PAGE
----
Although reports in the popular press tend to focus on the development of qubits and the number of qubits in the current prototypical quantum computing chip, any quantum computer requires an integrated hardware approach using significant conventional hardware to enable qubits to be controlled, programmed, and read out.

Sivan feels that focusing solely on the number of qubits is just part of the equation. According to Dr. Sivan:

While today's most advanced quantum computers only have a relatively small number of available qubits (53 for IBM's latest generation and 54 for Google's Sycamore processor), we cannot maximize the potential of even this relatively small count. We are leaving a lot on the table with regards to what we can already accomplish with the computing power we already have. While we should continue to scale up the number of qubits, we also need to focus on maximizing what we already have.

Artificial Atoms - mad science, or not?

Put this under the category, "Is this weird or is it terrifying?" Didn't we learn it's not nice to fool Mother Nature? 

In a paper published in Nature Communications, UNSW quantum computing researchers describe how they created artificial atoms in a silicon 'quantum dot', a tiny space in a quantum circuit where electrons are used as qubits (or quantum bits), the basic units of quantum information:

Scientia Professor Andrew Dzurak explains that, unlike a real atom, an artificial atom has no nucleus. However, it still has shells of electrons whizzing around the center of the device rather than around the atom's nucleus.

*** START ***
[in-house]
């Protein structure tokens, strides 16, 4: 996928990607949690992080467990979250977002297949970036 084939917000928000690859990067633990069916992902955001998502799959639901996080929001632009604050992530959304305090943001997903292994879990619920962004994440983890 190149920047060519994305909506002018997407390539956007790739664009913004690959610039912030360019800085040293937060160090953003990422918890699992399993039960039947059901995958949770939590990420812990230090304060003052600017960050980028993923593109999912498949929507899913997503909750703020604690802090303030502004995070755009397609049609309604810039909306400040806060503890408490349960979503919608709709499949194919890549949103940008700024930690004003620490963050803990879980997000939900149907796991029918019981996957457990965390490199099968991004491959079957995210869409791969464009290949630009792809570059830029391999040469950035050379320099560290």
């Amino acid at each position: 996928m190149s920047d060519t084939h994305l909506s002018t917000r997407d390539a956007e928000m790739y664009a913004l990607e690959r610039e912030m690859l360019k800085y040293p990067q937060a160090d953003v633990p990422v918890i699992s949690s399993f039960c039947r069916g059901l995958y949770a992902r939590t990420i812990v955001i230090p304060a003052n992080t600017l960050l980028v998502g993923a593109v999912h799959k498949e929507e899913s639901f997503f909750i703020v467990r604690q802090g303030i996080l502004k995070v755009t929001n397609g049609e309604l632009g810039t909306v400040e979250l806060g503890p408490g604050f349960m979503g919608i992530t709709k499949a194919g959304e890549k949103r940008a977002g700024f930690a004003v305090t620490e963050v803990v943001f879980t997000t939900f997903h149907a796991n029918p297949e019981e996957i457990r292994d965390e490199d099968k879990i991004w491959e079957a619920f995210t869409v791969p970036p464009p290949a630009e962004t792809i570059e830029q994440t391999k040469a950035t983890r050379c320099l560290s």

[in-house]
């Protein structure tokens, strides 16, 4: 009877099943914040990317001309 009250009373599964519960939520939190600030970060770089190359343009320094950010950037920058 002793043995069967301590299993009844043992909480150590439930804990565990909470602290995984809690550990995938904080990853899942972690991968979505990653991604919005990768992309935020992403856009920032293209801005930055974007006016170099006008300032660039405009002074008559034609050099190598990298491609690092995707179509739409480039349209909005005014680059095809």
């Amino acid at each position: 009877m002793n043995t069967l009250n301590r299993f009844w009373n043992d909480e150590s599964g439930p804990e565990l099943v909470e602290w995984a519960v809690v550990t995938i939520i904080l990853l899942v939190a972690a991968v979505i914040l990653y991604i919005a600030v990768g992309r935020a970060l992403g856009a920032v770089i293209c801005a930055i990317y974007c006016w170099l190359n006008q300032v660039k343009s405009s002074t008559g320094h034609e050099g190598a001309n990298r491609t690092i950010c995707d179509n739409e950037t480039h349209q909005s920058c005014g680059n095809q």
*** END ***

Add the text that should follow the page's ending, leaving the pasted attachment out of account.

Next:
'But what excites us about our latest research is that artificial atoms with a higher number of electrons turn out to be much more robust qubits than previously thought possible, meaning they can be reliably used for calculations in quantum computers. This is significant because qubits based on just one electron can be very unreliable.'

So, the development of quantum computing continues apace, but what if artificial atoms obliterate humanity? Mad science.

My take

There is a groundswell of opinion that commercially viable quantum computing is closer than anyone thought. I think this is an optimistic view. A reliable device based on quantum mechanics seems aspirational. Solving the problems of noise, fragility, and cooling to create a reliable quantum state,  and then just the manufacturing technology needed, is daunting. 

New materials are needed that haven't been invented yet to put one million qubits on wafer to solve the truly important problems. Nevertheless, computers with <100 qubits have been shown to have some potential. There are operational quantum computers already for public use. Amazon offers three quantum computers in the cloud.

  • D-Wave - Advantage system is an annealing quantum computer with 24 qubits.
  • IonQ is a universal gate quantum computer with trapped ions. More specifically, there are 11 qubits made out of Ytterbium with a trap-chain defined by a laser.
  • The Rigetti is another computer with superconducting qubits. It has 30 qubits (more than IonQ).

Microsoft Azure, IBM and Google also offer quantum computing in the cloud. However, if someone predicted ten years ago that supercomputers would reach three exaFLOPS by 2021, I would have been skeptical.